Hillary Clinton's FBI investigation is reportedly reaching its final stages, with the presumptive Democratic nominee soon talking to investigators, and the decision on whether to recommend indictment coming not long afterward.
But, as the investigation continues, Clinton is already under fierce attacks for her alleged use of a private email server to share classified information with Republican opponents saying she jeopardized national security and showed she is not fit to serve as president.
Investigators have already spoken to several close aides of Clinton, and are reportedly planning to interview Clinton sometime in the coming days or weeks.
"This certainly sends the signal that they are nearing an end to their investigation," Steven Levin, a former federal prosecutor and current partner at the law firm Levin & Curlett, told The Hill.
Levin said the fact that Clinton's interview will be the final piece of the investigation means she is the focus, even though the FBI has declined to say if it is centered on Clinton specifically.
"Typically, the way we structure investigations when I was a federal prosecutor is that we would seek to interview the target last," he said.
"As you begin to interview people who are extremely close to the target of an investigation — people who are considered confidantes … you typically interview those people towards the final stages of the investigation," he added. "So that way if they tell you something that is contrary to something you've already learned, you can immediately challenge them on that information."
Matthew Whitaker, a former U.S. attorney who heads up the Foundation for Accountability and Civic Trust, told The Hill that there is a lot at stake with Clinton's interview, as she will be grilled by investigators and could be in trouble if her answers don't match the ones they already have from other interviews.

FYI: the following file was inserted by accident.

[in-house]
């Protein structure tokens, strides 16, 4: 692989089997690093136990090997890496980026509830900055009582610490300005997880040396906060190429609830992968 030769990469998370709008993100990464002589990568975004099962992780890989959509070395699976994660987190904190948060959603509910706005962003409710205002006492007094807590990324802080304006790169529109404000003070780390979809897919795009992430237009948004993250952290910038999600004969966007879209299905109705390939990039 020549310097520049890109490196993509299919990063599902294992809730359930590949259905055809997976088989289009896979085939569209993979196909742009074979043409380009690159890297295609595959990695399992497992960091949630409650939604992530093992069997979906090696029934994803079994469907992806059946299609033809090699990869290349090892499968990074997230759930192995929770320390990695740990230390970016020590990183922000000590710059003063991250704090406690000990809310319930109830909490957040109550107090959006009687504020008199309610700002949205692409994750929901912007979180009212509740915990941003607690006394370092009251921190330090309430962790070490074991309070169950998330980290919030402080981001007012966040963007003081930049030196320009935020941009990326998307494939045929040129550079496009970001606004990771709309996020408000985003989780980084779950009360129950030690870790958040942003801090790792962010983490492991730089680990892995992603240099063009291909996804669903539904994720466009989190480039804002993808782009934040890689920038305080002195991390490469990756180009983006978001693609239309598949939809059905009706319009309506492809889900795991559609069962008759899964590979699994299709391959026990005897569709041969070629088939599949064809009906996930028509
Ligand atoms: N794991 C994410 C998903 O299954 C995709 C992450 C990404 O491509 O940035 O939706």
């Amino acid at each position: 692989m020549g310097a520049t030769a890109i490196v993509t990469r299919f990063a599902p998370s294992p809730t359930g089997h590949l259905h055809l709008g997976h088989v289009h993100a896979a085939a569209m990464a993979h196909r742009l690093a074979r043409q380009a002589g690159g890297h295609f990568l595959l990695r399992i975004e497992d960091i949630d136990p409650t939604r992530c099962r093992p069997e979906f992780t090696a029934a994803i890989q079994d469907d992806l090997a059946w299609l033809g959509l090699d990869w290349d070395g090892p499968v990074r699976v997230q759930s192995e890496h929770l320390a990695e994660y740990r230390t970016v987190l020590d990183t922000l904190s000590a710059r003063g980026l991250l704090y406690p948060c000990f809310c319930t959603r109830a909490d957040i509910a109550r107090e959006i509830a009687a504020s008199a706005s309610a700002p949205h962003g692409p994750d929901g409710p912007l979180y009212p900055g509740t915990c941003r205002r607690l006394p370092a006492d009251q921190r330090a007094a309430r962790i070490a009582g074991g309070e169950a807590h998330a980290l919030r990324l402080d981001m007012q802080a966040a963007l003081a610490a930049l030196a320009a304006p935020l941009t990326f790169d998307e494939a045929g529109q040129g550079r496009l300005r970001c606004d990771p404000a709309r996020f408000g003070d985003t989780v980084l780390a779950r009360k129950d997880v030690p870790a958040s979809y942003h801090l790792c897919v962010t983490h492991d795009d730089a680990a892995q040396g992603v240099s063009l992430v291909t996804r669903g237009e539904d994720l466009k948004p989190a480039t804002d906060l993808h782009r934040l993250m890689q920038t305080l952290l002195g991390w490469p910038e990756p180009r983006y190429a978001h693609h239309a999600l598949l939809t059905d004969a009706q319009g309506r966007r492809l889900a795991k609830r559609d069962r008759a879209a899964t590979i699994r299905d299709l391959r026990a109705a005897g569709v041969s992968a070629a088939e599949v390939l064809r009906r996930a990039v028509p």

There are still some outstanding questions about the investigation, including whether Hillary Clinton intentionally shared classified documents, which some believe is necessary for criminal charges to be levied. But national security expert Bradley Moss told The Hill that doesn't matter.
"All that matters for strict legal purposes of culpability is whether the person, by virtue of their official position, came into possession of classified information and affirmatively removed the information to an unauthorized location (i.e., the private server)," he said. "Whether the person knew or suspected the information was classified is irrelevant."
There are also questions about when the FBI investigation may come to an end. Though most experts agree that it is entering the final stages, just how long that could take is up for interpretation. Some believe the FBI is under pressure to release its findings and possibly recommend indictment before the Democratic National Convention this summer, but FBI director James Comey has said there is no such timeline.Republican Congressman Darrell Issa, who once served as chair of the House Government Oversight Committee, said he believes it will not be concluded until after the November election, the Washington Examiner reported. If Clinton were indicted before the November election, but after she officially becomes the Democratic Party's candidate, it could create a difficult decision for the party on whether to remove Clinton, who could be facing misdemeanor charges depending on the findings, or replace her with another candidate.
Whenever it may finish, the FBI investigation has already become a major point of attack for opponents of Hillary Clinton. Republican National Committee Chairman Reince Priebus on Friday slammed the presumptive Democratic nominee, saying her "reckless attempt to skirt government transparency laws with her secret email server jeopardized our national security." Priebus added that Clinton lacks the "judgment and character to be president."
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